-Science is the world so far as it is willing to submit to our questioning, our standards of evidence, our demands for consistency, predictability, behavior according to a model, etc..

-Is there  anything rational about an event that couldn’t be entered into evidence? About a business relationship that couldn’t be put in a contract?

-Is everything visible tangible? Leaving off outlier cases, the answer is either (obviously) yes since the same things we see are things that could be touched or (obviously) no since it’s not as if blind men can’t feel or the anaesthetized go blind. All modes of knowledge are like this. From within the mode, nothing is left out, and everything can be reduced to an explanation in that mode (the visible can be wholly reduced to a tangible shape, like a wave.) So far as this goes, any mode of knowledge is the only or the best means we have of attaining reality.

-Tradition is hear-say: we heard from someone who heard from someone who heard, etc.


1 Comment

  1. obscure said,

    January 19, 2016 at 12:48 am

    There is, I think, an essential distinction to be made between convention and tradition:

    Convention is the agreement between two successive generations alone (at their point of contact i.e. conditioned by the circumstances of the moment); while tradition must involve both generations in a mutual subordination to some point in the past which was necessarily the manifestation of something trans-historical. The aim of both is coordination in time, but this is the most exact distinction to be made between the two.

    In the conventional transmission there is subordination to circumstances and the corresponding affections of arbitrary desire and material need felt at a particular moment in history; there is a tendency of the status of the former generation to degenerate since what they transmit is just the aggregate of accidents inherited from bygone generations; there is a basis here for a superficial and continual chain of conflict, deliberation and agreement. Whereas tradition renders respect as a necessary affection owed to the previous generation at least only insofar as they are nearer to the source; there is also a strong ground for conflict resolution through appealing to the absoluteness of the source; all modifications of the tradition are either instances of degeneration or intrinsic elaborations (everything rests here upon the free will); there is a clear consciousness of hierarchy being both immanent and transcendent and so a clear objectivity regarding the concept of hierarchy (thus an obvious respect for the reality of hierarchy).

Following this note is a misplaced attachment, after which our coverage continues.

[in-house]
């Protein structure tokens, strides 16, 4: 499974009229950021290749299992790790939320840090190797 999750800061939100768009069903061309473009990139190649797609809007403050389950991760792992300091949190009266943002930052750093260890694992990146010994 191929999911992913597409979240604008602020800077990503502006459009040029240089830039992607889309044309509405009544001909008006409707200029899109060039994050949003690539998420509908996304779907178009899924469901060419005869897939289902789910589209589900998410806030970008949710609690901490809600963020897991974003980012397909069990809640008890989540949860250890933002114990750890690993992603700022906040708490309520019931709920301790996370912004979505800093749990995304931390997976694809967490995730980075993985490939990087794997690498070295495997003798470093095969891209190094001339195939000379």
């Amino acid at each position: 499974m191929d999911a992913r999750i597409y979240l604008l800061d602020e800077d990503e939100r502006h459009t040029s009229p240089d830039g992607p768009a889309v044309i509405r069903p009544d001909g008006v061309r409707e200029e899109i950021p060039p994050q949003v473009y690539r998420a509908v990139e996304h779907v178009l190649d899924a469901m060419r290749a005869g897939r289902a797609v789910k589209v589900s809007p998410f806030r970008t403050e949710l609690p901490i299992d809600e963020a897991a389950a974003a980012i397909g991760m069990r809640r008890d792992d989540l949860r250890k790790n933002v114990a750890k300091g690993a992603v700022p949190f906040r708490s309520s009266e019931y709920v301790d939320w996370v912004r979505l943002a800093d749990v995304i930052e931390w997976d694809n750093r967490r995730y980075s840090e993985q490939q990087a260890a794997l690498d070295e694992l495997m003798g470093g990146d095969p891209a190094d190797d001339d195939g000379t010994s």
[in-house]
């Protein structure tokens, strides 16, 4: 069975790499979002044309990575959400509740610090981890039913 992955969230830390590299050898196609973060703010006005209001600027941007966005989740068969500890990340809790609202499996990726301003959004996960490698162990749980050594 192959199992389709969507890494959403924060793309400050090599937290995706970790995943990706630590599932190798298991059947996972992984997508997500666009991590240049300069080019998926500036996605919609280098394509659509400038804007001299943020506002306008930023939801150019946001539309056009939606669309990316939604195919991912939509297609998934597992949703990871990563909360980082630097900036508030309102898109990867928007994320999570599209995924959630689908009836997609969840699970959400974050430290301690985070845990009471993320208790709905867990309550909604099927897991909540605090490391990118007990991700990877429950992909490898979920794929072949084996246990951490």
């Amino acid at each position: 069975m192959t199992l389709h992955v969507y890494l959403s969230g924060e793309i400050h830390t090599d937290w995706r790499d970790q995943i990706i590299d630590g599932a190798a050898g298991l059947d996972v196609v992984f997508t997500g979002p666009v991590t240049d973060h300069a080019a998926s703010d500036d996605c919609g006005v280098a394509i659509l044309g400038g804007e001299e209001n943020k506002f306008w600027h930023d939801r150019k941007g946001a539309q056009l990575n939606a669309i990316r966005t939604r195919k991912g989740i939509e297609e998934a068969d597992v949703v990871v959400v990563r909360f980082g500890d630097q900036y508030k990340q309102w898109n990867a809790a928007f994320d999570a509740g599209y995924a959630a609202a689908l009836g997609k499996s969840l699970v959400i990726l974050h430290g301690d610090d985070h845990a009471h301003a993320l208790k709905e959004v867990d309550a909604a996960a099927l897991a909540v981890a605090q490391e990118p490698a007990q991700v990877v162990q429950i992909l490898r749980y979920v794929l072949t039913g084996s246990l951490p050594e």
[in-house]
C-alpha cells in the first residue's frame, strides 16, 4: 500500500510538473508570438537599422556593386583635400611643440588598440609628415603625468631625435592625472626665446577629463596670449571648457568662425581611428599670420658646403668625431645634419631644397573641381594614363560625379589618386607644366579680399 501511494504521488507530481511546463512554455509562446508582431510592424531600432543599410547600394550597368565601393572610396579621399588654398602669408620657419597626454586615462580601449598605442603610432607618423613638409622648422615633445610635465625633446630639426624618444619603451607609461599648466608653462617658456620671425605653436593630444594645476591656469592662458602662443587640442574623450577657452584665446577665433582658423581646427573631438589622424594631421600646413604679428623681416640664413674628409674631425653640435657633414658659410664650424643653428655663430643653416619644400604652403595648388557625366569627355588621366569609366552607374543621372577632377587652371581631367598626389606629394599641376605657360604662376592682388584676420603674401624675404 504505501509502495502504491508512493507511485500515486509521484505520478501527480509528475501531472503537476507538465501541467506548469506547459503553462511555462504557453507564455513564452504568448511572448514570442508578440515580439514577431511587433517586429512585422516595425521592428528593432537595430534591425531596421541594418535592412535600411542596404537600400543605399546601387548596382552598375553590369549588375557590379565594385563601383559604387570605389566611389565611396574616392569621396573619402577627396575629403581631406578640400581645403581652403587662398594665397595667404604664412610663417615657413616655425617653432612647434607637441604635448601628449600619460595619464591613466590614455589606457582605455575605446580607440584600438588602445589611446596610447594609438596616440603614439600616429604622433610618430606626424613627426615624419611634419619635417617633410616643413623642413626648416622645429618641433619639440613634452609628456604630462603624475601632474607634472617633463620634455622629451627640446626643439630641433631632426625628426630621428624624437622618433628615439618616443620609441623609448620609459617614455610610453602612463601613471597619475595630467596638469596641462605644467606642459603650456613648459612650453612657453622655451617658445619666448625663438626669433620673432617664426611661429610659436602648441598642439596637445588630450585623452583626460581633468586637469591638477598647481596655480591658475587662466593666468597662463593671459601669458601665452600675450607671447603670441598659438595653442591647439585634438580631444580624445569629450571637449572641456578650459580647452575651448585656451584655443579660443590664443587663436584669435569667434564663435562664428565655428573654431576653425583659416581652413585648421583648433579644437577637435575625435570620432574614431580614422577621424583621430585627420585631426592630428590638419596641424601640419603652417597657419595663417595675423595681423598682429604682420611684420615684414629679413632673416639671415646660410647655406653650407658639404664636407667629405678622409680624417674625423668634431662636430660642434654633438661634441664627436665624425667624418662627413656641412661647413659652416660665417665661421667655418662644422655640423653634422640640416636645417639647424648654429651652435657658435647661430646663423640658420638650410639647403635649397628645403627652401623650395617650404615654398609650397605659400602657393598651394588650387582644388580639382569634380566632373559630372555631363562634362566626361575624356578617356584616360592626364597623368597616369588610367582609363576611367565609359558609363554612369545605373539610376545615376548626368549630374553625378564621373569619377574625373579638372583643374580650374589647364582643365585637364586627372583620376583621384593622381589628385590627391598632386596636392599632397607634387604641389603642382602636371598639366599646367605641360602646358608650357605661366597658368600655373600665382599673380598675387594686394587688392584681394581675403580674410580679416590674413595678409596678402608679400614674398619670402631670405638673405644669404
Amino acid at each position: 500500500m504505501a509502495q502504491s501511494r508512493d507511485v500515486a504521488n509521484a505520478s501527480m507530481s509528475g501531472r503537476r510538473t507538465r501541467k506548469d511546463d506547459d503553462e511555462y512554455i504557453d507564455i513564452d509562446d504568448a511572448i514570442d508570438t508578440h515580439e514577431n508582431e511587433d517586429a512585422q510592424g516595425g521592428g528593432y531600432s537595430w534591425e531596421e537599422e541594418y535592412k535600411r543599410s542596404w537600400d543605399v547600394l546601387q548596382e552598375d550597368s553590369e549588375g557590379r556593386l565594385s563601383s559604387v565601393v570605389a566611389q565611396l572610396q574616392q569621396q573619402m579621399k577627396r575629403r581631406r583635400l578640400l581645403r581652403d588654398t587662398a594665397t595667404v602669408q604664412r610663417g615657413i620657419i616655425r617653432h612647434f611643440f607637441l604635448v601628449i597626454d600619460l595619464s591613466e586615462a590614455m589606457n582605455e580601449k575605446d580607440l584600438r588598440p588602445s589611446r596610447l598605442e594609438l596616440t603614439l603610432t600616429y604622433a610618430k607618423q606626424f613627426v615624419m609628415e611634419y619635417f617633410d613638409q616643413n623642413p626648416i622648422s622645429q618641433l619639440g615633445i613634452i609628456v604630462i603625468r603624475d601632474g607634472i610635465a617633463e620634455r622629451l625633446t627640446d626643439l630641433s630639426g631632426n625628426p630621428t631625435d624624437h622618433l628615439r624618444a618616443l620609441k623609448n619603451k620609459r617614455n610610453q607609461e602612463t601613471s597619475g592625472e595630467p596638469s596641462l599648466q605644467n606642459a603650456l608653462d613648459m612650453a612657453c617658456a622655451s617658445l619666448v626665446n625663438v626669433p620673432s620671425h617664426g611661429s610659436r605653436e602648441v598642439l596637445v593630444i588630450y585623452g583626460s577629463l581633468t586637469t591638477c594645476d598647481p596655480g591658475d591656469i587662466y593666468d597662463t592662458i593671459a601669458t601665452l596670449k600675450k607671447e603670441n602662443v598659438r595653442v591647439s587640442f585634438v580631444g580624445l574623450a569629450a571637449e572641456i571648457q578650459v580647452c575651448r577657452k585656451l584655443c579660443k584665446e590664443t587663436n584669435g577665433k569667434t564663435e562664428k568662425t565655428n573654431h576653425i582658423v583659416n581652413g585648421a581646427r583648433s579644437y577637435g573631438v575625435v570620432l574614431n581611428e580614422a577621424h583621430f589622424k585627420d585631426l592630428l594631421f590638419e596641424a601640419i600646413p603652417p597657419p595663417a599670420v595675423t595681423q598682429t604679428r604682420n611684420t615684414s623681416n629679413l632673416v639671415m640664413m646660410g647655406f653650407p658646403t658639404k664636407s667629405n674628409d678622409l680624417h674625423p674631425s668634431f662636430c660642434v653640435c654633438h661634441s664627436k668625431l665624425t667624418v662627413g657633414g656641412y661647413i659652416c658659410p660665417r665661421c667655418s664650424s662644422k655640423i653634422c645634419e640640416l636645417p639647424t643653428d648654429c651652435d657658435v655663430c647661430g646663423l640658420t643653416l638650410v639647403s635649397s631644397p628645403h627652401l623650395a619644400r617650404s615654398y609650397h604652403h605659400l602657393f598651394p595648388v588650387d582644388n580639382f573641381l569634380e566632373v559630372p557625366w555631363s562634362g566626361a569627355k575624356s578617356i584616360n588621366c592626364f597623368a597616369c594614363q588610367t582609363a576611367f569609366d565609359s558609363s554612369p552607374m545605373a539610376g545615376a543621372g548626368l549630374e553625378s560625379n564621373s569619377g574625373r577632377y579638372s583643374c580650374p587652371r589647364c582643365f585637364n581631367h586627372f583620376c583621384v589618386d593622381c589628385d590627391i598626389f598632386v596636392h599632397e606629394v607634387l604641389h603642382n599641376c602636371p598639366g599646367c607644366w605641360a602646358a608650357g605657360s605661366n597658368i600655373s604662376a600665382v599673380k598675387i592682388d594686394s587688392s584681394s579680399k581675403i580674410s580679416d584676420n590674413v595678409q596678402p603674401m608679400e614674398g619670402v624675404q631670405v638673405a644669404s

This specific distinction could be made more forcefully, especially insofar as the influence of Burke on Anglo-American conservatism has ensured some ambiguity regarding the relation between conventions and any tradition which would call itself sacred (and thus certainly set apart from all mere conventionality). Many points could be unfolded and the impossibility of adhering to a non-providentialist theory of history as one’s primary perspective could be made clear.

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